Where We Have Helped 2018-03-06T10:52:40+00:00


The charities are able to make educational grants to individuals, schools and communities, as well as ecclesiastical grants to clergy and churches, all within clearly defined geographical areas.



was attacked by arsonists at the end of their 2011 season. The changing rooms were burnt to the ground and all their equipment was lost, down to the last ball.
The Lady Elizabeth Hastings Educational Charity immediately contacted the club and led the campaign to rebuild the facilities with the offer of a £5,400 grant. This was matched by the England and Wales Cricket Board, enabling the acquisition of a new pavilion, which was opened in time for the 2012 season.


had an important outdoor equipment project which the Local Education Authority was unable to fund. They were awarded a grant of £12,000, which made sure the project became a reality. When the charities heard that a special needs pupil at the school was having problems interacting with other children at playtime, they made a further grant of £600 to buy additional equipment that made all the difference to her.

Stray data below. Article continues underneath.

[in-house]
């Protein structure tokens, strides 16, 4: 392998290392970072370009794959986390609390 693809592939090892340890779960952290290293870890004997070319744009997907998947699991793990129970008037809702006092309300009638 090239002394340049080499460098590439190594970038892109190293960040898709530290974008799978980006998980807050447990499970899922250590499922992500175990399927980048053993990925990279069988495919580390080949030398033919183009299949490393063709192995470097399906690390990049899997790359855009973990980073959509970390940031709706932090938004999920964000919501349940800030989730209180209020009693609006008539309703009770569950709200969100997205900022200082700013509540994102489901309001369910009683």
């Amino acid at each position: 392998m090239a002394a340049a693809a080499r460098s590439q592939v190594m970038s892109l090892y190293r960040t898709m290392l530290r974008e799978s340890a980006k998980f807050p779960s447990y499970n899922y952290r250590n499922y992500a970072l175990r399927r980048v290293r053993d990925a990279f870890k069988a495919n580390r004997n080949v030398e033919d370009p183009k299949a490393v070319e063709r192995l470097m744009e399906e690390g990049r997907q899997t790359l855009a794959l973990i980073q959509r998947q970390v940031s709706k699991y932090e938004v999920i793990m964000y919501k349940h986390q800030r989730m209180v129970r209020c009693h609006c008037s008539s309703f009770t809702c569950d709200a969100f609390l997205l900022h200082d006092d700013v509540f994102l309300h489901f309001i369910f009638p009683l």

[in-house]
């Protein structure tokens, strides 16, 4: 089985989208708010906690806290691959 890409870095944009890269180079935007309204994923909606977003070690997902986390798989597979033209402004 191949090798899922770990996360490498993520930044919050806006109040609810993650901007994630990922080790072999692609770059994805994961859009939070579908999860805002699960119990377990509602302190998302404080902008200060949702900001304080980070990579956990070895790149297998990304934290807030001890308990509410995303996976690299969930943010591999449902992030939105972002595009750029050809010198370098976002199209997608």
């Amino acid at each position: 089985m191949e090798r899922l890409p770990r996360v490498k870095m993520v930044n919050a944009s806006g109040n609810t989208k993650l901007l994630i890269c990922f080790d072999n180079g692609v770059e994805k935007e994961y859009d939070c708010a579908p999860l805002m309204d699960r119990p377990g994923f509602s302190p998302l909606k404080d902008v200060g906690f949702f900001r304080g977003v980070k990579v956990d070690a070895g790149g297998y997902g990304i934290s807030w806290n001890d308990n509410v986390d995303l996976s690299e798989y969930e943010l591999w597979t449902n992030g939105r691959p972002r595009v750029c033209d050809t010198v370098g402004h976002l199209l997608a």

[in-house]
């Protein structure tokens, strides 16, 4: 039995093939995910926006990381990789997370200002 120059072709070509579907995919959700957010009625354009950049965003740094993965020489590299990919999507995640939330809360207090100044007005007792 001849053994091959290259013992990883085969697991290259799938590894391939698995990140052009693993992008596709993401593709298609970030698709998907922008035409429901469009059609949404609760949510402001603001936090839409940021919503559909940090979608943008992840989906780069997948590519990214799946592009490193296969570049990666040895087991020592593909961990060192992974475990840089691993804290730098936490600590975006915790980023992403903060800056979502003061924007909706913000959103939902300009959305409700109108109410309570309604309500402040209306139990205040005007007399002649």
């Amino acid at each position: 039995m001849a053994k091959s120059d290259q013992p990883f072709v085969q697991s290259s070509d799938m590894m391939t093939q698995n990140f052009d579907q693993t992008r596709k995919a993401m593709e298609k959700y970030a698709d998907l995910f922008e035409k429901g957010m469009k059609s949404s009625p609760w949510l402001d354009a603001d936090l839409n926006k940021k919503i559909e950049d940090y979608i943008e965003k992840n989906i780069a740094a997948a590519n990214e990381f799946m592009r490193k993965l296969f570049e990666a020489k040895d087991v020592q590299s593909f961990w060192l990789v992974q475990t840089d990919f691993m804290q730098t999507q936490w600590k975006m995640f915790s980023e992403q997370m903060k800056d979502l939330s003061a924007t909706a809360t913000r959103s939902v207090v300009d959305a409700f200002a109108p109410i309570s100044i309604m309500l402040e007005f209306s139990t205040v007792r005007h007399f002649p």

was a talented teenager who wanted to become a stone carver. His parents could not afford to buy him tools or support him through college and an apprenticeship. He was awarded an educational grant, excelled in his craft and went on to carve stone at Buckingham Palace and the Houses of Parliament. He eventually became the Dean of a college in the United States and wrote to say that none of this would have been possible without the help of the charities.


in the North of England was diagnosed with terminal cancer and given a few months to live. He yearned to return to Paris, where he had honeymooned with his wife, but was very short of funds. He mentioned this to his Bishop, who contacted the charities and funding was found for the holiday. After his death, his widow described it as one of the happiest times of their lives.


following a grant awarded by the charity, the Friends of Bardsey Primary School were able to transform their library to create a vibrant space for the children to enjoy.


335 years on from Lady Betty’s birth the charity decided it was time to have a small celebration to mark the occasion.  This is how we did it, with the help of John Sentamu, the Archbishop of York.

Pupils from schools associated with Lady Betty joined other supporters at Ledsham Church for a service in celebration of her life – a life lived so long ago but one that keeps on giving.

In the words of the Archbishop “The Trust does amazing work and I am so grateful that Lady Hastings’ Christ-centred life and generosity is still having a transforming effect in the locality, all these years later”.

The Archbishop of York Dr John Sentamu with children from Year 6
Lady Elizabeth Hastings Church of England Primary School Ledston